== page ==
Gluten Free with Clement Pavie BACK

Going Gluten Free In Your Kitchen

Food | 22nd January 2018

Free from, in particular gluten-free, are terms that we have become all too familiar with. The incidence of Coeliac Disease in Ireland is estimated as approximately 1% of the population, many as yet undiagnosed. The number of people that suffer from this disease has risen dramatically in the past number of years and gluten free in the kitchen is an important topic to consider when working in the Food Service industry.

There is a long list of issues that having to follow a specific diet comes with. However, for a restaurateur, chef or someone working in the catering industry, the list is a completely different one, but just as complicated. “The difficulty is, depending on the severity of the allergy that the customer might have, the minute you go gluten-free, you can’t take any chances,” says Clement. “You can’t have any gluten or gluten molecules anywhere. It is really tricky.”

“Essentially when you have to think about preparing your kitchen for gluten-free, you are really looking at doing it for all allergens in general. A chef needs to take that risk safely, he can’t afford to take any chances. You have to stop everything you are doing and make sure you are doing it right. For every level of the catering industry, the difficulty is there.”

“In kitchens now, we’ve been introduced to a new colour for allergens – purple (violet). Already there is the colour board scheme, where you have red for raw meat, cooked meat is yellow and so on and so forth. This colour purple will be used for anything to do with allergens – boards, knives, containers.”

“The only way to avoid cross contamination or to be able to safely prepare a gluten-free meal in a kitchen is by either:

Physical segregation – You have a completely separate kitchen/room to prepare and cook gluten-free food in.

Time segregation – This is especially relevant if you have only one kitchen to work in. You clean your kitchen from top to bottom and then cook gluten-free food. The smart way to do this is to start the day with a very clean kitchen from the night before, when it is cleaned top to bottom, and prep and cook the gluten-free dishes first, storing them in the special purple containers or separate fridge to keep it safe.

Menu segregation – You don’t introduce gluten into your kitchen at all; this means no flour or bread, etc. You would be completely eliminating gluten from your menu. That is very tricky; you’d have to change recipes, options, etc. It is possible, but it is very restricting. It is also very innovative, in a way, as you have to be clever and work within limits to create the same desired food.”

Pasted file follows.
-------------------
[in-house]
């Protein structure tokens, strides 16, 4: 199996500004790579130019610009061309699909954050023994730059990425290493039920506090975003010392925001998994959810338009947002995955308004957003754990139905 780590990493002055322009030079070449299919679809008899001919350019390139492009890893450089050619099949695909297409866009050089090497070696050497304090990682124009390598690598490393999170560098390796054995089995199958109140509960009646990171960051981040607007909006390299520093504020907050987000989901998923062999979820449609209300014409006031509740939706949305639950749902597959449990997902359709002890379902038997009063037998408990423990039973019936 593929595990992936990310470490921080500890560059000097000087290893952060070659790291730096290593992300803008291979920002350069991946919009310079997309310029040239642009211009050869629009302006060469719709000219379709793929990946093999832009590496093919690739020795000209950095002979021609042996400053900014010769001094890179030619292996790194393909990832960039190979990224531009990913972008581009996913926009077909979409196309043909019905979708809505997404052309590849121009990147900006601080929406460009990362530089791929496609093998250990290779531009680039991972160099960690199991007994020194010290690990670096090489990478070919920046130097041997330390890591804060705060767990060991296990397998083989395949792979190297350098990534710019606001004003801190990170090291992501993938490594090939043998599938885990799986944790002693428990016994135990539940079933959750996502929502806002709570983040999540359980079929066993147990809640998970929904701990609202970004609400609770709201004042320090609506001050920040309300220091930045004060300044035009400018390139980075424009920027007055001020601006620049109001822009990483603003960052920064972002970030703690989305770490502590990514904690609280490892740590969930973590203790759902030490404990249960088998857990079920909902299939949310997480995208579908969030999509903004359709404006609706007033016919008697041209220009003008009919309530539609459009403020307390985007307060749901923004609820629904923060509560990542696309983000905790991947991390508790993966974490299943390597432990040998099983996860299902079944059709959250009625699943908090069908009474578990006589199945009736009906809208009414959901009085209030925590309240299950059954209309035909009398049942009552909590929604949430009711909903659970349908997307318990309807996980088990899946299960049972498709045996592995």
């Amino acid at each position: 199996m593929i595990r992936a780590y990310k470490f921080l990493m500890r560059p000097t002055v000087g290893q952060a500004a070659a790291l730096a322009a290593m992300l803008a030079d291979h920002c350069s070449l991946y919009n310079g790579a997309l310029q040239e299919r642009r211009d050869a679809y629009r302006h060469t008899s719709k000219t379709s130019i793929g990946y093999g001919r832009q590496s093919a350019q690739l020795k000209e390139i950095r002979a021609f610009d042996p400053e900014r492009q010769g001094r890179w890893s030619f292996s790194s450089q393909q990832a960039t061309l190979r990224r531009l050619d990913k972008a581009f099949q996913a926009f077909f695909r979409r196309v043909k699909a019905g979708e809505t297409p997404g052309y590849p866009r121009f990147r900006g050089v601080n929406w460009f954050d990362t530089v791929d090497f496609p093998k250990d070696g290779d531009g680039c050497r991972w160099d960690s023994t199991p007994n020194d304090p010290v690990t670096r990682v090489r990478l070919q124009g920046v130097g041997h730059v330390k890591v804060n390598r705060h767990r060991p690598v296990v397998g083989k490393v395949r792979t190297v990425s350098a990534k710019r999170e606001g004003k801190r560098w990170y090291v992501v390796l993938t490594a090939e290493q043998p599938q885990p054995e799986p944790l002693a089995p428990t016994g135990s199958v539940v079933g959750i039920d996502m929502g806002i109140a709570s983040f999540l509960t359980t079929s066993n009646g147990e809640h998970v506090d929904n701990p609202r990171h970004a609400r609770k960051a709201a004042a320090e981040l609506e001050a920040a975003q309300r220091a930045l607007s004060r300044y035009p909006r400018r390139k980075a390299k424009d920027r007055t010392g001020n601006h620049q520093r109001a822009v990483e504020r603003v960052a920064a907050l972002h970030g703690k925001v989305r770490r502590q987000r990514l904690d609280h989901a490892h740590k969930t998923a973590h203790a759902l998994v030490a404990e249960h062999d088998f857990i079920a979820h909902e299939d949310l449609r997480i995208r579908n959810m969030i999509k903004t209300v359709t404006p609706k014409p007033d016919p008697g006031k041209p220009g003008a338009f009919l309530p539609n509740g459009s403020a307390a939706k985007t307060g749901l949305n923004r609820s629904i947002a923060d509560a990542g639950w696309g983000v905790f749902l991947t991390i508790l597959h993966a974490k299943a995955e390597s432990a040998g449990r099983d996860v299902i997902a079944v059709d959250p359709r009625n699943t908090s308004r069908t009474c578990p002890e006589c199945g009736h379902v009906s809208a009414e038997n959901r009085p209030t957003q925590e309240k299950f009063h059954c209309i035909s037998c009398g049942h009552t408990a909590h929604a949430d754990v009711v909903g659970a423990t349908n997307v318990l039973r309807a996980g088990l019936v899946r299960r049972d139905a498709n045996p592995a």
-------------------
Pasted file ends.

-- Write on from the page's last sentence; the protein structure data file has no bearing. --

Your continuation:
“The product that has the biggest presence of gluten is flour, which is used for bread and baking. You can simply use gluten-free flours. Tritamyl is the best and this is available from Musgrave MarketPlace, but there are different types where the gluten index has been taken out. You can use a gram flour, which is a chickpea flour that originates from India, and this is ideal for a batter for dishes like battered prawns, for example. It gives you a lovely crisp flour. For baking, rice flour is particularly good,” commented Clement.

The other considerations to think about are around your menu and how adaptable the dishes are to being gluten-free or how many gluten-free options you want to include. Obviously there are lots of dishes that are naturally gluten-free because of the nature of the dish and ingredients. “When we look at other special dietary requirements, vegetarian or vegan for example, you can actually decide not to cater for these because there is still a limited percentage of the population who require these options – although that is something that is also definitely changing,” Clement explained.

“You can’t do that with allergens on the menu. You have to be able to cater for dietary requirements. There are so many ready-made, gluten-free products now available to chefs that make it much easier, for example, bouillons and sauces. Fifty years ago if you wanted to thicken a sauce or make a roux you would use flour. Now, you can use cornflour or arrowroot. It’s not going to taste exactly the same but it gives you the same result. These products make it easier to create a gluten-free environment in your kitchen. The only dishes nowadays where you will find gluten because you can’t avoid it is bread and pastry.”

For more information and to see the full range of gluten-free products available with Musgrave MarketPlace, go to musgravemarketplace.ie or visit your local branch.

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